Do you think it’s difficult?
I’m very much a sculpting girl; when I start creating a sculpture I start from very strong ideas. That’s it.
I think it’s very hard with those types of lips — it’s very difficult. I think it’s harder to draw realism for a lot of lips than for others. The lips are like these weird little creatures. If I’m drawing two lips as one body it’s so hard to draw a human figure with two bodies. It’s like you have to do two different types of poses with it. It’s the same thing that happens with a lot of sculpting and paint-off techniques.
You’ve done a lot of sculpting over the years… which ones are you most proud of right now?
To me the most important one would probably be the Venus statue; that’s probably the best part of the sculpture. [I’m] proud of it, because it wasn’t easy to sculpt. It took a year to sculpt it; I tried for a year, but it didn’t work, and then I tried again, and it was harder. That was my most important sculpture.
For the other ones I don’t know, I was just very, very proud of them because they’re made of wood; it’s not just like a stone block. It was a wood block, and it took a lot of work.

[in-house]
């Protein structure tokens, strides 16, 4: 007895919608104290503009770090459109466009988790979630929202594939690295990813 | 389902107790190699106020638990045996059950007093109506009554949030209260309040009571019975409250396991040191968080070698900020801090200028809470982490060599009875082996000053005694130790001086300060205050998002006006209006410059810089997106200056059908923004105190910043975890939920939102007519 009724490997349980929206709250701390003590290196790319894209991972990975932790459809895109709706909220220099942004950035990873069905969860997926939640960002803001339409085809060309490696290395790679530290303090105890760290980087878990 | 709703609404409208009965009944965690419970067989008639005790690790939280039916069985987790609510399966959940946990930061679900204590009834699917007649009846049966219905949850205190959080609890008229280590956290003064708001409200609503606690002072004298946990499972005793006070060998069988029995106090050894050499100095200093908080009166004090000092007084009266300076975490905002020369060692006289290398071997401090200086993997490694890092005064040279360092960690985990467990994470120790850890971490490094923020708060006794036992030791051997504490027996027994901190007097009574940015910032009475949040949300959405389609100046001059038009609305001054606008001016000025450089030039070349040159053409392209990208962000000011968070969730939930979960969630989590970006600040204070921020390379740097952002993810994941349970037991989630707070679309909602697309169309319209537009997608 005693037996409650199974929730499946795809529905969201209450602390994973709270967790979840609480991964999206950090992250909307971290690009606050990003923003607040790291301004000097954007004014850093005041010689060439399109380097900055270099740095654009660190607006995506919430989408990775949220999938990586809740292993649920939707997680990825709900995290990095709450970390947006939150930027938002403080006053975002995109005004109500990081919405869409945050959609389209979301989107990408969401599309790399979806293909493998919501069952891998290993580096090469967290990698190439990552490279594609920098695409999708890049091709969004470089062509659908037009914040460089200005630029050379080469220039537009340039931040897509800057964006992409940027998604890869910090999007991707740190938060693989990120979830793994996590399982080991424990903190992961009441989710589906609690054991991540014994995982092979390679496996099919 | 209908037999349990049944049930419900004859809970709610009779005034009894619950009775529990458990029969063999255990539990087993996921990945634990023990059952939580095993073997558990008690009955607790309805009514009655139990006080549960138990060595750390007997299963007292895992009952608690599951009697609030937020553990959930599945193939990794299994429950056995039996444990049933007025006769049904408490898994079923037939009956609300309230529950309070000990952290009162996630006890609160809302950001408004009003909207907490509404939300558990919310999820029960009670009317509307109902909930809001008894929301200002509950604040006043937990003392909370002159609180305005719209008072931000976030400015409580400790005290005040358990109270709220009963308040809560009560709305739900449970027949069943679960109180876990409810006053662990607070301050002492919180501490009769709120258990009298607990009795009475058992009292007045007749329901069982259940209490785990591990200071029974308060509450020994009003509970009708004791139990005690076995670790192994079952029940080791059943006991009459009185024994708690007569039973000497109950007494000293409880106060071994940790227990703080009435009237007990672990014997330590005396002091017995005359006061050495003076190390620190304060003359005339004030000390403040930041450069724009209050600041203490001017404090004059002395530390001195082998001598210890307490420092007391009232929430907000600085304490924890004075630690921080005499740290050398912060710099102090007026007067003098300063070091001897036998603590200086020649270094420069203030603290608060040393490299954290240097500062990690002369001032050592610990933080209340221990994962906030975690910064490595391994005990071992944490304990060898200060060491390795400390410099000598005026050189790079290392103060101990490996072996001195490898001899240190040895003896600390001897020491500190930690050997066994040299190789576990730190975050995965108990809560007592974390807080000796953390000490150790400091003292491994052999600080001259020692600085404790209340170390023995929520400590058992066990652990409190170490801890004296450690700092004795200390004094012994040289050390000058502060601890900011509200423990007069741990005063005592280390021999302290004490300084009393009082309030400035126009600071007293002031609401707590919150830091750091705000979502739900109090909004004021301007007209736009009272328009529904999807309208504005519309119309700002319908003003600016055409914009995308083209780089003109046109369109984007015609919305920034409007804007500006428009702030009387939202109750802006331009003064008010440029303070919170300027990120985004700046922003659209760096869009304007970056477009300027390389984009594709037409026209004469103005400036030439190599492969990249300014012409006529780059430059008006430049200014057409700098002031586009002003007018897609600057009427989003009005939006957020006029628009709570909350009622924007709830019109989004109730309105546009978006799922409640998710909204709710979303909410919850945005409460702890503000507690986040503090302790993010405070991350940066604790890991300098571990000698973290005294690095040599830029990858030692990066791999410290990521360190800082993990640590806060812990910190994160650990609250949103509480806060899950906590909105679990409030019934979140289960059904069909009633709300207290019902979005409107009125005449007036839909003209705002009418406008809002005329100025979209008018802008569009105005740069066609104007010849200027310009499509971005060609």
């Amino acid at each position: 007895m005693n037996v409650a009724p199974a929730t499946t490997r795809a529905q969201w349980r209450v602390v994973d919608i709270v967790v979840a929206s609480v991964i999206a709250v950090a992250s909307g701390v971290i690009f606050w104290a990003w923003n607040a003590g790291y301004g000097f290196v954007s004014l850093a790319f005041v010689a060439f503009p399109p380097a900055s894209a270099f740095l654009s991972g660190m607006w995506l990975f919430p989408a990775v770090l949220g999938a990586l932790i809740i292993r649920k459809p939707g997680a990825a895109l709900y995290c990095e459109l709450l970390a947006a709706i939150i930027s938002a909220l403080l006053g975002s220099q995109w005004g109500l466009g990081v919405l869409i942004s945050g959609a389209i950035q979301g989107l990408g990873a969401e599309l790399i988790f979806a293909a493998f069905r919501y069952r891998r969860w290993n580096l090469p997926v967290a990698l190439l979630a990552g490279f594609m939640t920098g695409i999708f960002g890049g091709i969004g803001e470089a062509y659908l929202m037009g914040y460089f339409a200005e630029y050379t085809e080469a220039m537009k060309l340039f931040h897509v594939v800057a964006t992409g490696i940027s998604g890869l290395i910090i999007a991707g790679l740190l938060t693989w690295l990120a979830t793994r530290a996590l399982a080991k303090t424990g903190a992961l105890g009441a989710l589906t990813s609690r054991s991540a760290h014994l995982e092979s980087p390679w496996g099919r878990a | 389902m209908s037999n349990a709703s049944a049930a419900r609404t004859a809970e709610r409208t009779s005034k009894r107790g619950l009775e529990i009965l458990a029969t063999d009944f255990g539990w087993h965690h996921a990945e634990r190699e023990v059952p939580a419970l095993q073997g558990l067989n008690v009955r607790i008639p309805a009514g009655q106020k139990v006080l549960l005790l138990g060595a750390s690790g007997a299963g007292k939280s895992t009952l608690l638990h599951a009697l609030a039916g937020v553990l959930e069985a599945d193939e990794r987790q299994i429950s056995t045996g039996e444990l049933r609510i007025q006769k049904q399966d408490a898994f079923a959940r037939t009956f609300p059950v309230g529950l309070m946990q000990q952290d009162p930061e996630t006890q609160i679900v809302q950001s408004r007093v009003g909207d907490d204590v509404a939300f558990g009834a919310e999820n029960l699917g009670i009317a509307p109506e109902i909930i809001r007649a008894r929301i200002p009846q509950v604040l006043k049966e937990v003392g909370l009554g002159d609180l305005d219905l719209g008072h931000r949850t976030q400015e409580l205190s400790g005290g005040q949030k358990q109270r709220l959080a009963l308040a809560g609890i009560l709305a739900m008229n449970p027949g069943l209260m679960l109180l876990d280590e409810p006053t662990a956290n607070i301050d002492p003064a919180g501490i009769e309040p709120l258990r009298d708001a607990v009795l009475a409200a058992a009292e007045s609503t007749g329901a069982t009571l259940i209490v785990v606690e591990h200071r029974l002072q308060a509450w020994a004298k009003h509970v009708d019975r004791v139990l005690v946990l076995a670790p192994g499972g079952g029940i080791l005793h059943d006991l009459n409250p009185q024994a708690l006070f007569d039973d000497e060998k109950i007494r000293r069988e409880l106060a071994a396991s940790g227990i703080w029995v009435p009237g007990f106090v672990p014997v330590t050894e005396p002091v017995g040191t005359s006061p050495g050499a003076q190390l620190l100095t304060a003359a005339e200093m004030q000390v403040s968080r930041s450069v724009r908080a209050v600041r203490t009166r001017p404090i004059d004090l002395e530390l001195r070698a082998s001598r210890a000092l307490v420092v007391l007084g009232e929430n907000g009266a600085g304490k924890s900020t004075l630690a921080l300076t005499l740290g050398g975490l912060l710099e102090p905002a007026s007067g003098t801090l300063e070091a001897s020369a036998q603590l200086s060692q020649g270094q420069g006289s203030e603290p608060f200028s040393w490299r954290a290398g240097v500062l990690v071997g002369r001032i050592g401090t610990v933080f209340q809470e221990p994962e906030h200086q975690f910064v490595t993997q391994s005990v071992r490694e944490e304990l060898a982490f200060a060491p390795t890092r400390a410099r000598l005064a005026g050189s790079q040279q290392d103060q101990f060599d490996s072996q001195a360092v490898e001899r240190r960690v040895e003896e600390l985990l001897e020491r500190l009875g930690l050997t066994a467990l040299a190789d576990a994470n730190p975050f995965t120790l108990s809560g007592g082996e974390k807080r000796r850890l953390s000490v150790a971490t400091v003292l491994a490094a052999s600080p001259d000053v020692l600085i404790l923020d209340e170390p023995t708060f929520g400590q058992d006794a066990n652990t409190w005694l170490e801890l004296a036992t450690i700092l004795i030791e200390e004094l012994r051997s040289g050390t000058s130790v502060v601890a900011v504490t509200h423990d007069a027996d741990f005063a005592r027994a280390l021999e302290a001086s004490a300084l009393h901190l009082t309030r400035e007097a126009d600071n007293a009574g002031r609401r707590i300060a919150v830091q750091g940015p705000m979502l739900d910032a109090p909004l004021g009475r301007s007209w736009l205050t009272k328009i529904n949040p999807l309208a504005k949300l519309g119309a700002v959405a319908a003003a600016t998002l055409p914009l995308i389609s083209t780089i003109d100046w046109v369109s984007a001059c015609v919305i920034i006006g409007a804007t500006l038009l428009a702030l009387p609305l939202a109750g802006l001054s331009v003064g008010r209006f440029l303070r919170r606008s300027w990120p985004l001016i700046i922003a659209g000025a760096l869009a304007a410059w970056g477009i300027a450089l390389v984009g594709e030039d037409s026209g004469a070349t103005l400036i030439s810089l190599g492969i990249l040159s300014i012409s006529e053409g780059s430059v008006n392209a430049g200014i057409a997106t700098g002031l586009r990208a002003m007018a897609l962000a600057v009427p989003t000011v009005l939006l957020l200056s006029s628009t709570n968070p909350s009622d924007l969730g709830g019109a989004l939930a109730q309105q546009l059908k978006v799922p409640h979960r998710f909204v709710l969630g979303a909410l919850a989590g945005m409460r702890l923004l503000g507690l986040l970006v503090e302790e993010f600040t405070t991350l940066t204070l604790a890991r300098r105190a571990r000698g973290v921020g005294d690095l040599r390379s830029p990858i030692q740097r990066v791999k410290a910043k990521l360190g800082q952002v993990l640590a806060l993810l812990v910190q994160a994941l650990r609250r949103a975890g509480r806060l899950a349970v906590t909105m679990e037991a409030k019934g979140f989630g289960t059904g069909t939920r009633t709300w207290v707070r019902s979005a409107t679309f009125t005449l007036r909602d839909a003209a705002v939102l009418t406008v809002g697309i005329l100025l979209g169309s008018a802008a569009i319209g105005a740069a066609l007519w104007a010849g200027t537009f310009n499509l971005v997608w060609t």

Were any of your characters inspired by actual humans with real faces?
Not quite. People come to me to sculpt real people, but with sculpting I always try to avoid people with faces. If I’m not satisfied I don’t sculpt them; I just sculpt them in clay, but they’re just clay bodies. To go into the mouth and then sculpt into a face is very difficult and very difficult to do.
Are you using clay instead of hard plastic clay?
Hard plastic clay. A lot of people are putting a lot of hard plastic clay into sculpting; it was harder to sculpt in clay. The clay is just so soft that you can’t sculpt it, so the best way to really sculpt the lips, I think, is from the inside out.
You’ve been active lately drawing and talking about comics, so what do you hope readers find in a graphic novel?
I hope they get to know me, or maybe they might be really surprised. You only get a feeling for characters by seeing them on the page; you don’t get a